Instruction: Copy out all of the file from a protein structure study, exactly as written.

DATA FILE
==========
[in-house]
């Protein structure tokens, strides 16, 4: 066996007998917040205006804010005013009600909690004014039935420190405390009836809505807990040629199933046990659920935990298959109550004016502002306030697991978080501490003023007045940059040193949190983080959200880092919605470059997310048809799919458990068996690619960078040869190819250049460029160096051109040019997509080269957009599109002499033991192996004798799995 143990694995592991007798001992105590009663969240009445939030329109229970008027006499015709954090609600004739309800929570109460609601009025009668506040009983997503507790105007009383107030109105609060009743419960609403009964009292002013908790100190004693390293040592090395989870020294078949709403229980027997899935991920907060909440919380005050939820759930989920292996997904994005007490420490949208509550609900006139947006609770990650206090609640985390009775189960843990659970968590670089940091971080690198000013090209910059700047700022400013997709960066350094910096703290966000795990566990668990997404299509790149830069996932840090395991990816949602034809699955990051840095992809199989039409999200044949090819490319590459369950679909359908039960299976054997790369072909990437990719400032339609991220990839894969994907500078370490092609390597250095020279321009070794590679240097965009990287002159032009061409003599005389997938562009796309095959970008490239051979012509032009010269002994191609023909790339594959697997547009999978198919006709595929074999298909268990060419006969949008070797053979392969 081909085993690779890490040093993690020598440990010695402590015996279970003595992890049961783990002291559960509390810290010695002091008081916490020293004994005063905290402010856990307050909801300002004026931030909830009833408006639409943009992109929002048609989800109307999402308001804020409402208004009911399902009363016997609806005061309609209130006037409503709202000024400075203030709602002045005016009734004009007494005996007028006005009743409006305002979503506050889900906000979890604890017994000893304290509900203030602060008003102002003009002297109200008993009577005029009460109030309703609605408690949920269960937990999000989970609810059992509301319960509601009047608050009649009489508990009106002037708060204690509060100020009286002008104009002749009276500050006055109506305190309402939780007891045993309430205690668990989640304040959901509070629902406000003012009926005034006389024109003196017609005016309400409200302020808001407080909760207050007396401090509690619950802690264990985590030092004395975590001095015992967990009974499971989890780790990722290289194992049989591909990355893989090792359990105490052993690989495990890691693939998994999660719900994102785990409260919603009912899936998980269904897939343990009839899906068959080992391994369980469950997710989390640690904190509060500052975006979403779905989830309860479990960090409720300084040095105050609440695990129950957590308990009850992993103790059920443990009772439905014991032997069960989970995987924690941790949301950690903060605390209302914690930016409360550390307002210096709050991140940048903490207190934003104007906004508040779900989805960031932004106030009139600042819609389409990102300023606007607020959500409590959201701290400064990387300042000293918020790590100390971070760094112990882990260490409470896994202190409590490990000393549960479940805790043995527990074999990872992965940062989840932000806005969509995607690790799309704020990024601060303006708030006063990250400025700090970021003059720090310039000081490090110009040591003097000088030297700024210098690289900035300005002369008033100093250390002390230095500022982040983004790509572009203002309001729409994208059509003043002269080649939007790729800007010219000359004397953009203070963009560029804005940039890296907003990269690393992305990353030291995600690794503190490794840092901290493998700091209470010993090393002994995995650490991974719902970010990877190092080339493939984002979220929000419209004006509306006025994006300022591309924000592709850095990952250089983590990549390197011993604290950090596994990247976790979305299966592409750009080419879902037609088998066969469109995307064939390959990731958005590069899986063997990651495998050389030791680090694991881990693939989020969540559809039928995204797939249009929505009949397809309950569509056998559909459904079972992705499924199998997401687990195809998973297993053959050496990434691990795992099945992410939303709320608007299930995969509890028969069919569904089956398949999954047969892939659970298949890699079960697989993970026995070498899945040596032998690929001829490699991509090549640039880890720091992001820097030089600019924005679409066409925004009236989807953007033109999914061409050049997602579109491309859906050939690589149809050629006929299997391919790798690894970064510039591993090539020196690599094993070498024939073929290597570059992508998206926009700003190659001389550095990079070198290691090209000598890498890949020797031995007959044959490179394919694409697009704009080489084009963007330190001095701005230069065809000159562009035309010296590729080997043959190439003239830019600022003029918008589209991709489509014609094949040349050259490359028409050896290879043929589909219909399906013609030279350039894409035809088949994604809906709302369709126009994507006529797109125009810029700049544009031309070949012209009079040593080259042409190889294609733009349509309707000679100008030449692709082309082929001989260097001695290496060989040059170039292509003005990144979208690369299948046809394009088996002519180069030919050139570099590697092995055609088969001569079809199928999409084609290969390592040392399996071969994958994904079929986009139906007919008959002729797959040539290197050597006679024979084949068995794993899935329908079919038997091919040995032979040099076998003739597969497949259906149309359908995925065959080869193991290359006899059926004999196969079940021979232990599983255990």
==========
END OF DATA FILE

[in-house]
């Protein structure tokens, strides 16, 4: 066996007998917040205006804010005013009600909690004014039935420190405390009836809505807990040629199933046990659920935990298959109550004016502002306030697991978080501490003023007045940059040193949190983080959200880092919605470059997310048809799919458990068996690619960078040869190819250049460029160096051109040019997509080269957009599109002499033991192996004798799995 143990694995592991007798001992105590009663969240009445939030329109229970008027006499015709954090609600004739309800929570109460609601009025009668506040009983997503507790105007009383107030109105609060009743419960609403009964009292002013908790100190004693390293040592090395989870020294078949709403229980027997899935991920907060909440919380005050939820759930989920292996997904994005007490420490949208509550609900006139947006609770990650206090609640985390009775189960843990659970968590670089940091971080690198000013090209910059700047700022400013997709960066350094910096703290966000795990566990668990997404299509790149830069996932840090395991990816949602034809699955990051840095992809199989039409999200044949090819490319590459369950679909359908039960299976054997790369072909990437990719400032339609991220990839894969994907500078370490092609390597250095020279321009070794590679240097965009990287002159032009061409003599005389997938562009796309095959970008490239051979012509032009010269002994191609023909790339594959697997547009999978198919006709595929074999298909268990060419006969949008070797053979392969 081909085993690779890490040093993690020598440990010695402590015996279970003595992890049961783990002291559960509390810290010695002091008081916490020293004994005063905290402010856990307050909801300002004026931030909830009833408006639409943009992109929002048609989800109307999402308001804020409402208004009911399902009363016997609806005061309609209130006037409503709202000024400075203030709602002045005016009734004009007494005996007028006005009743409006305002979503506050889900906000979890604890017994000893304290509900203030602060008003102002003009002297109200008993009577005029009460109030309703609605408690949920269960937990999000989970609810059992509301319960509601009047608050009649009489508990009106002037708060204690509060100020009286002008104009002749009276500050006055109506305190309402939780007891045993309430205690668990989640304040959901509070629902406000003012009926005034006389024109003196017609005016309400409200302020808001407080909760207050007396401090509690619950802690264990985590030092004395975590001095015992967990009974499971989890780790990722290289194992049989591909990355893989090792359990105490052993690989495990890691693939998994999660719900994102785990409260919603009912899936998980269904897939343990009839899906068959080992391994369980469950997710989390640690904190509060500052975006979403779905989830309860479990960090409720300084040095105050609440695990129950957590308990009850992993103790059920443990009772439905014991032997069960989970995987924690941790949301950690903060605390209302914690930016409360550390307002210096709050991140940048903490207190934003104007906004508040779900989805960031932004106030009139600042819609389409990102300023606007607020959500409590959201701290400064990387300042000293918020790590100390971070760094112990882990260490409470896994202190409590490990000393549960479940805790043995527990074999990872992965940062989840932000806005969509995607690790799309704020990024601060303006708030006063990250400025700090970021003059720090310039000081490090110009040591003097000088030297700024210098690289900035300005002369008033100093250390002390230095500022982040983004790509572009203002309001729409994208059509003043002269080649939007790729800007010219000359004397953009203070963009560029804005940039890296907003990269690393992305990353030291995600690794503190490794840092901290493998700091209470010993090393002994995995650490991974719902970010990877190092080339493939984002979220929000419209004006509306006025994006300022591309924000592709850095990952250089983590990549390197011993604290950090596994990247976790979305299966592409750009080419879902037609088998066969469109995307064939390959990731958005590069899986063997990651495998050389030791680090694991881990693939989020969540559809039928995204797939249009929505009949397809309950569509056998559909459904079972992705499924199998997401687990195809998973297993053959050496990434691990795992099945992410939303709320608007299930995969509890028969069919569904089956398949999954047969892939659970298949890699079960697989993970026995070498899945040596032998690929001829490699991509090549640039880890720091992001820097030089600019924005679409066409925004009236989807953007033109999914061409050049997602579109491309859906050939690589149809050629006929299997391919790798690894970064510039591993090539020196690599094993070498024939073929290597570059992508998206926009700003190659001389550095990079070198290691090209000598890498890949020797031995007959044959490179394919694409697009704009080489084009963007330190001095701005230069065809000159562009035309010296590729080997043959190439003239830019600022003029918008589209991709489509014609094949040349050259490359028409050896290879043929589909219909399906013609030279350039894409035809088949994604809906709302369709126009994507006529797109125009810029700049544009031309070949012209009079040593080259042409190889294609733009349509309707000679100008030449692709082309082929001989260097001695290496060989040059170039292509003005990144979208690369299948046809394009088996002519180069030919050139570099590697092995055609088969001569079809199928999409084609290969390592040392399996071969994958994904079929986009139906007919008959002729797959040539290197050597006679024979084949068995794993899935329908079919038997091919040995032979040099076998003739597969497949259906149309359908995925065959080869193991290359006899059926004999196969079940021979232990599983255990």